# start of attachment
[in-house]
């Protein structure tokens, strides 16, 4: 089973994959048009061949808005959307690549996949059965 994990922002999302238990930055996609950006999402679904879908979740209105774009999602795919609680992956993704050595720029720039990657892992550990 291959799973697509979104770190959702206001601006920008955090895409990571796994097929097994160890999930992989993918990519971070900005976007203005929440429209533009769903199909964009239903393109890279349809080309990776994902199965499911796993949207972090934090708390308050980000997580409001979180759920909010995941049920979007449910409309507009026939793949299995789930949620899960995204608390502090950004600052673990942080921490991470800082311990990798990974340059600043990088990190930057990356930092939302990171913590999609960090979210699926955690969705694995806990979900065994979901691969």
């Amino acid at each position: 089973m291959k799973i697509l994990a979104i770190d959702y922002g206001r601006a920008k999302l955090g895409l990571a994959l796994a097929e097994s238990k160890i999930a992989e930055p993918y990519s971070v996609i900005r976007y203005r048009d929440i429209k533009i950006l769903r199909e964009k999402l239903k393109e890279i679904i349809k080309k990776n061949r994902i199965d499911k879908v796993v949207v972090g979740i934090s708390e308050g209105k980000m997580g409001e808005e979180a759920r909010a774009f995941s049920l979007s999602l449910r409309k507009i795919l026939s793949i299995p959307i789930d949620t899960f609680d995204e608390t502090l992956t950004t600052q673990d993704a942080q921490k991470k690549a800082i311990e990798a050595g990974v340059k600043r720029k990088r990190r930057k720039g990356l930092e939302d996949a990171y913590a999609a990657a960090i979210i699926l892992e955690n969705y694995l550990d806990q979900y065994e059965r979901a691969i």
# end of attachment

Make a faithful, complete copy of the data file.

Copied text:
[in-house]
């Protein structure tokens, strides 16, 4: 089973994959048009061949808005959307690549996949059965 994990922002999302238990930055996609950006999402679904879908979740209105774009999602795919609680992956993704050595720029720039990657892992550990 291959799973697509979104770190959702206001601006920008955090895409990571796994097929097994160890999930992989993918990519971070900005976007203005929440429209533009769903199909964009239903393109890279349809080309990776994902199965499911796993949207972090934090708390308050980000997580409001979180759920909010995941049920979007449910409309507009026939793949299995789930949620899960995204608390502090950004600052673990942080921490991470800082311990990798990974340059600043990088990190930057990356930092939302990171913590999609960090979210699926955690969705694995806990979900065994979901691969």
């Amino acid at each position: 089973m291959k799973i697509l994990a979104i770190d959702y922002g206001r601006a920008k999302l955090g895409l990571a994959l796994a097929e097994s238990k160890i999930a992989e930055p993918y990519s971070v996609i900005r976007y203005r048009d929440i429209k533009i950006l769903r199909e964009k999402l239903k393109e890279i679904i349809k080309k990776n061949r994902i199965d499911k879908v796993v949207v972090g979740i934090s708390e308050g209105k980000m997580g409001e808005e979180a759920r909010a774009f995941s049920l979007s999602l449910r409309k507009i795919l026939s793949i299995p959307i789930d949620t899960f609680d995204e608390t502090l992956t950004t600052q673990d993704a942080q921490k991470k690549a800082i311990e990798a050595g990974v340059k600043r720029k990088r990190r930057k720039g990356l930092e939302d996949a990171y913590a999609a990657a960090i979210i699926l892992e955690n969705y694995l550990d806990q979900y065994e059965r979901a691969i």